Reading this week:
- Development Aid Confronts Politics: The Almost Revolution by Thomas Carothers and Diane de Gramont
It is fall in New England so we went apple picking. Couple of points here. First, as you can tell from the title of this post including the word “Redux,” this was an event we also did last year, when it was also fall in New England (being a year ago, you understand). Despite the similarities in the season, and despite the fact that I again busted out my super sweet safari jacket (modelled above), there were a number of differences. I have not recently read any Steinbeck, so I didn’t ponder as closely how our adventure related to the plight of the American worker. I also haven’t talked about Marx nearly as much in the past few months as I did in the fall of last year. I feel very overworked this year; maybe the decline of Marx in my life and the increase in work is related.
The most significant difference between last year and this year, however, is the huge difference in the use of “we” in the sentence “we went apple picking.” Last year we got official funding from Yale to go on a group-bonding expedition, and so the we was a whole host of people. This year, “we” includes only myself and my super amazing awesome girlfriend, who is awesome, and who totally exists, despite the fact I felt weird about posting pictures of her here because I haven’t asked her about it. Unlike me, who is from the Southern land of Maryland, she is from New England, up in Massachusetts, and she goes apple picking every year. It is a pandemic and all, which is why we couldn’t go with all of our closest friends like we did last year, but going apple picking was a nice respite from the looming threat of death and a lifetime of heart damage.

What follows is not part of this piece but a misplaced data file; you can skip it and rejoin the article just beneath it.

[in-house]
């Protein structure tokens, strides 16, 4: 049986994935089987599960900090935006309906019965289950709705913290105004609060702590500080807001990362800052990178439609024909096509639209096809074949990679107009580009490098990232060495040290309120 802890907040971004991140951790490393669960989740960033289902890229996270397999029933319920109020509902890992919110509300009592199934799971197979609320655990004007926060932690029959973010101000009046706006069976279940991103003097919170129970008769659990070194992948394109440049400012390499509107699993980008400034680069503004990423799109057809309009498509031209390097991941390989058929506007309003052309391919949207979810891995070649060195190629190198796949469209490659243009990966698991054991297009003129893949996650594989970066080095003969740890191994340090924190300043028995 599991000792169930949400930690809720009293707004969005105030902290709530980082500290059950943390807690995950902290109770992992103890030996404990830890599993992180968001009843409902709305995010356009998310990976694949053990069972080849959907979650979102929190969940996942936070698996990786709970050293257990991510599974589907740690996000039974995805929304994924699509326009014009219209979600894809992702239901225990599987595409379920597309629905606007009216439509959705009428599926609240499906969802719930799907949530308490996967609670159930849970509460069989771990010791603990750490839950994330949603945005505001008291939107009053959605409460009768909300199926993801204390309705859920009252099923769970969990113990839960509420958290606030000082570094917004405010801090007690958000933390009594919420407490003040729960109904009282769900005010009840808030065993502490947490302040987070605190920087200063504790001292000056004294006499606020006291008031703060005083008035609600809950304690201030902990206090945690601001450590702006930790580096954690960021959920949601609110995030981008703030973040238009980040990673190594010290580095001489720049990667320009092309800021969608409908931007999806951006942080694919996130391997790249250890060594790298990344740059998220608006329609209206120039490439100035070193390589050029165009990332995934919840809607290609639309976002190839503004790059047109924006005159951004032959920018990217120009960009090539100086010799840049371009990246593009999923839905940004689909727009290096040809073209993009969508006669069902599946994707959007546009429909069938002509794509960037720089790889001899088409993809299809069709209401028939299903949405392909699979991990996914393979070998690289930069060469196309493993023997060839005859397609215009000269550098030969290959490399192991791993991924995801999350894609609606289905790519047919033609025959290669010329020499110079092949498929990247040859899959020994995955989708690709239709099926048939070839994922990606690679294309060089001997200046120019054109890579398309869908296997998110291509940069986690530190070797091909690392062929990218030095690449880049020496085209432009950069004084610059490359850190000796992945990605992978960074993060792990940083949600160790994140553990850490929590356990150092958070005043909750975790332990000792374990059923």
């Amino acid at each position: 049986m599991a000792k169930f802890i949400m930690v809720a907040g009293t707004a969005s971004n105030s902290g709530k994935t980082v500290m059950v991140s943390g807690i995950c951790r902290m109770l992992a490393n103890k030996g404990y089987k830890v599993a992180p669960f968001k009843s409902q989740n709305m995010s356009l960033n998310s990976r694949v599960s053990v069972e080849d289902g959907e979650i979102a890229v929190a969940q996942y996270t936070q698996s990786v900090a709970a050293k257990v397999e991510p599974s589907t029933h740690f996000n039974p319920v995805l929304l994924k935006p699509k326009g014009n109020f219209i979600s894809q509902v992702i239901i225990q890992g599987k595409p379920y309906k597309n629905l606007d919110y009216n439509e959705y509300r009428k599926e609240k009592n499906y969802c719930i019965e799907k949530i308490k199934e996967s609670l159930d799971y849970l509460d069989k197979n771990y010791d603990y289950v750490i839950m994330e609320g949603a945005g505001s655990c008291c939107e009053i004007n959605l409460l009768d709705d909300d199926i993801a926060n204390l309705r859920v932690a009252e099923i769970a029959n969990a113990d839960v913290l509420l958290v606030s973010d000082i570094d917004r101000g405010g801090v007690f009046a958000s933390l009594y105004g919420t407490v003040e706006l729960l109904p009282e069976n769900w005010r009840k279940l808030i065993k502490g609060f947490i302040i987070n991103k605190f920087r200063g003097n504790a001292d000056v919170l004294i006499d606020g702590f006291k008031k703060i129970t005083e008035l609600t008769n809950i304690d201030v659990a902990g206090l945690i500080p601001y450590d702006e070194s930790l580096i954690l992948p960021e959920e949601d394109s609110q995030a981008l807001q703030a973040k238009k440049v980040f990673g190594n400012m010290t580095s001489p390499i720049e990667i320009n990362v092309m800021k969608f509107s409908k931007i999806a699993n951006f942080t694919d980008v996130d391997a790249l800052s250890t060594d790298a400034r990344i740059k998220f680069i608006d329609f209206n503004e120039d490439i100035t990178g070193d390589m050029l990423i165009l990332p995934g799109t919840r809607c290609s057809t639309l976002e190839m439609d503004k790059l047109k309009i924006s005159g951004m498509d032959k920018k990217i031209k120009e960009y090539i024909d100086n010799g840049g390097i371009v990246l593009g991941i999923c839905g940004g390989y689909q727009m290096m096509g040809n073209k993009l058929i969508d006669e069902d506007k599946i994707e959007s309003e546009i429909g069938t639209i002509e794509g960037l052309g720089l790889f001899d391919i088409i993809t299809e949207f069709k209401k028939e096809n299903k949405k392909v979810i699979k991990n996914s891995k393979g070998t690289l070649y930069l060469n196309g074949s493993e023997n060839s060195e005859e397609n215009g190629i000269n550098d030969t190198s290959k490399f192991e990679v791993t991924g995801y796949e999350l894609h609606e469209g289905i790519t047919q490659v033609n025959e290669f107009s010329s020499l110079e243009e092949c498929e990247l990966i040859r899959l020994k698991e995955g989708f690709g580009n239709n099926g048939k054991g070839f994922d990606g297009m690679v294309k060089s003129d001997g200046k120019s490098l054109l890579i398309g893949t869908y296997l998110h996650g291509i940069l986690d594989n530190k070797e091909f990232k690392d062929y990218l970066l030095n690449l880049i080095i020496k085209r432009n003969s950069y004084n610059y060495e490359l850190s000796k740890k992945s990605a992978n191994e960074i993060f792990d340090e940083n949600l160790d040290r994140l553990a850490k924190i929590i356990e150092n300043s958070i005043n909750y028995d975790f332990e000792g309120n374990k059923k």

We were not the only ones who felt this way! As you can’t see from the picture above (I really promise I was not the only person in the apple orchard that day), a number of people were there that day picking apples. But that’s not all! The orchard also had pears (I am fairly surprised by the wide range of fruit that grows up here in the frigid reaches of Connecticut), and people (including us) were picking those too. They had a corn maze that didn’t strike us as worth $7, but others disagreed. So it was a grand ole day staying warily apart from other people in a field as we picked various fruits off of trees. We filled up a whole bag, and took various photos so we can someday admire how young and sprightly we once were. Here, the super amazing girlfriend I have mentioned so often took an action shot of me picking an apple:
This was all very fun! We had a great time. I wish I had written this blog post closer to the actual event so I could relay to you more intimate details, instead of what I currently have, which is a hazy memory of having a really nice day outside among some trees.
This apple picking is a healthy activity, involving healthy fruit and walking outside in the fresh air, so we had to rectify that with a trip to the farm store on the way out. This particular farm store was much more of a supermarket, but it had cider donuts and cider and that is what we were there for so we were quite successful in that. I took two pictures of things that were funny:
The image on the left I enjoy because it makes me feel bad for the plantains, whom I am sure would like to be defined as something other than what they are not. And as a fan of plantains, I want to defend them here by saying if they’re not as sweet, they’re just as nice. The image on the right is an AMERICAN chicken pie, which is not the funny part. The funny part is right under that label, which I hope you can see, which says NO VEGETABLES, which I think is just a standard food label but I like to think it speaks to the AMERICANness of the pie.
After all this we went home. Please stick with me, I will write better blog posts in the future. I am quite swamped with work!!!